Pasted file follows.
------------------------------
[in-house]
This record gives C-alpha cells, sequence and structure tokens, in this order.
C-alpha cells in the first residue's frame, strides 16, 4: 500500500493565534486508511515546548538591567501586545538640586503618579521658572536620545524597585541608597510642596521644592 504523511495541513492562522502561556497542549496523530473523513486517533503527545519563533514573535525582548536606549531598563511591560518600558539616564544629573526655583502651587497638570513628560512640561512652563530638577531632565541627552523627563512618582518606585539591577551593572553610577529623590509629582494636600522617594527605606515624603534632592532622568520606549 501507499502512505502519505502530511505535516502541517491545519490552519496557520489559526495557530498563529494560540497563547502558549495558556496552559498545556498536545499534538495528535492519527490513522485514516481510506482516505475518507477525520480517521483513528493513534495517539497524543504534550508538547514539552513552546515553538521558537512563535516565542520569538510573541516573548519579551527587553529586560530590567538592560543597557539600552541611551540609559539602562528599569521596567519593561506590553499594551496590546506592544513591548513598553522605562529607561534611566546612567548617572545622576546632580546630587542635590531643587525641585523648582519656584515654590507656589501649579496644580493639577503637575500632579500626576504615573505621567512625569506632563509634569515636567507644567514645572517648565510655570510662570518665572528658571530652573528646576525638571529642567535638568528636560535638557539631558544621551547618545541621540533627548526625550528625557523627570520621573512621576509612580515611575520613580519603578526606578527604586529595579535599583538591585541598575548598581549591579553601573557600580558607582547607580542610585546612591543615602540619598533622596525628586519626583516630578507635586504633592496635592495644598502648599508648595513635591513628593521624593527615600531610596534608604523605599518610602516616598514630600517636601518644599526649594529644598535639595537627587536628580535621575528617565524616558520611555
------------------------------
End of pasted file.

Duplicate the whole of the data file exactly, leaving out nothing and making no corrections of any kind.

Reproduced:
[in-house]
This record gives C-alpha cells, sequence and structure tokens, in this order.
C-alpha cells in the first residue's frame, strides 16, 4: 500500500493565534486508511515546548538591567501586545538640586503618579521658572536620545524597585541608597510642596521644592 504523511495541513492562522502561556497542549496523530473523513486517533503527545519563533514573535525582548536606549531598563511591560518600558539616564544629573526655583502651587497638570513628560512640561512652563530638577531632565541627552523627563512618582518606585539591577551593572553610577529623590509629582494636600522617594527605606515624603534632592532622568520606549 501507499502512505502519505502530511505535516502541517491545519490552519496557520489559526495557530498563529494560540497563547502558549495558556496552559498545556498536545499534538495528535492519527490513522485514516481510506482516505475518507477525520480517521483513528493513534495517539497524543504534550508538547514539552513552546515553538521558537512563535516565542520569538510573541516573548519579551527587553529586560530590567538592560543597557539600552541611551540609559539602562528599569521596567519593561506590553499594551496590546506592544513591548513598553522605562529607561534611566546612567548617572545622576546632580546630587542635590531643587525641585523648582519656584515654590507656589501649579496644580493639577503637575500632579500626576504615573505621567512625569506632563509634569515636567507644567514645572517648565510655570510662570518665572528658571530652573528646576525638571529642567535638568528636560535638557539631558544621551547618545541621540533627548526625550528625557523627570520621573512621576509612580515611575520613580519603578526606578527604586529595579535599583538591585541598575548598581549591579553601573557600580558607582547607580542610585546612591543615602540619598533622596525628586519626583516630578507635586504633592496635592495644598502648599508648595513635591513628593521624593527615600531610596534608604523605599518610602516616598514630600517636601518644599526649594529644598535639595537627587536628580535621575528617565524616558520611555